Today on Museum Quick Bites we’re taking a closer look at Ernst Barlach’s, The Avenger (1922), a bronzed beauty that bristles with intensity. Bent at the hip and balancing on one foot with a sword clasped in his hands, The Avenger lunges toward an unseen foe. His flowy robes resemble those of a whirling dervish. If it wasn’t for the sword, The Avenger would appear to be skating or executing a tricky yoga pose. Aside from his pursed lips, his expression appears blank. Is he numb to the task?
Ernst Barlach (1870-1938) was born in Wedel, Germany, the eldest of four boys. His father, a physician, died unexpectedly when Barlach was only 14 years old. At age 18, he moved to Hamburg and eventually Dresden to study art. A sculptor, playwright, and graphic artist, Barlach’s work is moody, often bleak, but always captivating. His sculpture has been described as modern Gothic since it resembles the graphic images prevalent during the Gothic era. In addition to sculpture, Barlach created woodcuts and prints to illustrate his plays.
In the run-up to World War I, Barlach took a nationalistic stance, but his support quickly waned when he witnessed firsthand the horrors of war. Henceforth, Barlach’s art became a means of protest against war. His poignant WWI memorials gained Barlach fame and popularity. However, in the 1930s, the Nazis were outraged by his art and antiwar stance. Barlach and many of his cohorts, including Käthe Kollwitz (recently featured in Museum Bites: Comfort Quick Bite link) were targeted by the Nazis. Barlach’s work was torn down, in some cases destroyed, or put on display and mocked (click on Museum Bites: Bronzed to learn more). In failing health and banned from creating art, Barlach died in October of 1938.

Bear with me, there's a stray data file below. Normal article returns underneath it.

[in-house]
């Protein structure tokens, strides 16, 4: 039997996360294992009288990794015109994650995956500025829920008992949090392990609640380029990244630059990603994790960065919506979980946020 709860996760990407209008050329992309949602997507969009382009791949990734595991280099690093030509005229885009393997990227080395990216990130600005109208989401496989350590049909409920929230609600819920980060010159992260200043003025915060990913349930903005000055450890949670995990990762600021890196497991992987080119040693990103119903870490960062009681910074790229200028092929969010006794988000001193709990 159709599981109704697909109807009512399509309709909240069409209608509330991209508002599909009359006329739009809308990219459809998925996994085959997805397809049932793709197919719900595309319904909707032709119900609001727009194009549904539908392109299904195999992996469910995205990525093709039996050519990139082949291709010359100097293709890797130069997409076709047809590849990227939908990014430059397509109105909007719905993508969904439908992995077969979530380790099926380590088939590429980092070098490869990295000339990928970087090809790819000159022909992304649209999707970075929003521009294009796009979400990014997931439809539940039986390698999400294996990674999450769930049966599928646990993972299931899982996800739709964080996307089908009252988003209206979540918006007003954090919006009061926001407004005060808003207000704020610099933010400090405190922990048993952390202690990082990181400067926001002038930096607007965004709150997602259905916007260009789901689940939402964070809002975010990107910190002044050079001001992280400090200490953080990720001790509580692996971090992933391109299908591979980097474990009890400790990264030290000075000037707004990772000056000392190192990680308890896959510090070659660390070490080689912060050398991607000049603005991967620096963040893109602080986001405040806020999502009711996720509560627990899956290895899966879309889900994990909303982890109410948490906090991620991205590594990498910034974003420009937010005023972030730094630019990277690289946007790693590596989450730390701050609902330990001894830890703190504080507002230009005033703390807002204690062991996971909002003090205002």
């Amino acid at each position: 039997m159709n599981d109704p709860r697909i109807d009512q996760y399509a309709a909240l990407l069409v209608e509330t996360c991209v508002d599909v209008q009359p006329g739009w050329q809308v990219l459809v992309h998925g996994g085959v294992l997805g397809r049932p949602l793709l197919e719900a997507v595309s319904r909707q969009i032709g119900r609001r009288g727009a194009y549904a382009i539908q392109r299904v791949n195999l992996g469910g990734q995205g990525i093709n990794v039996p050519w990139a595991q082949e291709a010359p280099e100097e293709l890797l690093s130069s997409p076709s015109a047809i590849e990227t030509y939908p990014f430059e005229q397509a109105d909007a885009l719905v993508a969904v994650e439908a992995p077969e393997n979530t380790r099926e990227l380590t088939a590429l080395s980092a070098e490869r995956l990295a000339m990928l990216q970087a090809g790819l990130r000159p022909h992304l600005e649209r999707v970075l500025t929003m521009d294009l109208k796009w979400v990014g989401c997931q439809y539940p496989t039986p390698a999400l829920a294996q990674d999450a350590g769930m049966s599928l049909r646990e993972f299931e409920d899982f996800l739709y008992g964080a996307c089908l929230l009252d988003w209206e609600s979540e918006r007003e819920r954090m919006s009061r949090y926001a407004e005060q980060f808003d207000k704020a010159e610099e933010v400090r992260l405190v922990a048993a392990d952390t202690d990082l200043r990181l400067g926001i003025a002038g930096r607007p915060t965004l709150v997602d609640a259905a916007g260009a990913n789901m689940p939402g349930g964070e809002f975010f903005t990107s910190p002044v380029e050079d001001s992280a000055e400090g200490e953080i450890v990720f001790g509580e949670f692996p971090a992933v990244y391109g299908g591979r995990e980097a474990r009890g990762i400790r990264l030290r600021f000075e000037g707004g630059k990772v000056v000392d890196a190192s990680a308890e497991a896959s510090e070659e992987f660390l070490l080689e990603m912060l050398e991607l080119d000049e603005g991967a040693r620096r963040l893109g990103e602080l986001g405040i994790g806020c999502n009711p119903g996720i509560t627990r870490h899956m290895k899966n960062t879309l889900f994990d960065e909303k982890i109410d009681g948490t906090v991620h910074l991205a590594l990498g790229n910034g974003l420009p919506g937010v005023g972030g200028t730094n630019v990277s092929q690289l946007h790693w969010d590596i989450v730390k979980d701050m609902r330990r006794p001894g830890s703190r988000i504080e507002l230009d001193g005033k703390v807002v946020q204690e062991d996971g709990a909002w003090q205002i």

Barlach stated The Avenger represented the “madness of war”. Fortunate for us, much of his work has been recovered and put back on display. The bronze featured here resides at the San Diego Art Museum. You can also find The Avenger in several other museums including the Detroit Institute of Arts, Ernst Barlach Haus, Harvard Art Museums, Minneapolis Institute of Art, and the Tate, to name a few. Click on this Ernst Barlach link, courtesy of Google Arts & Culture to view more of his breathtaking work.
That concludes our look at The Avenger. I’ll be back next week with more Museum Quick Bites. Until then, stay safe and take care 🙂
Cover photo by azboomer, courtesy of Pixabay.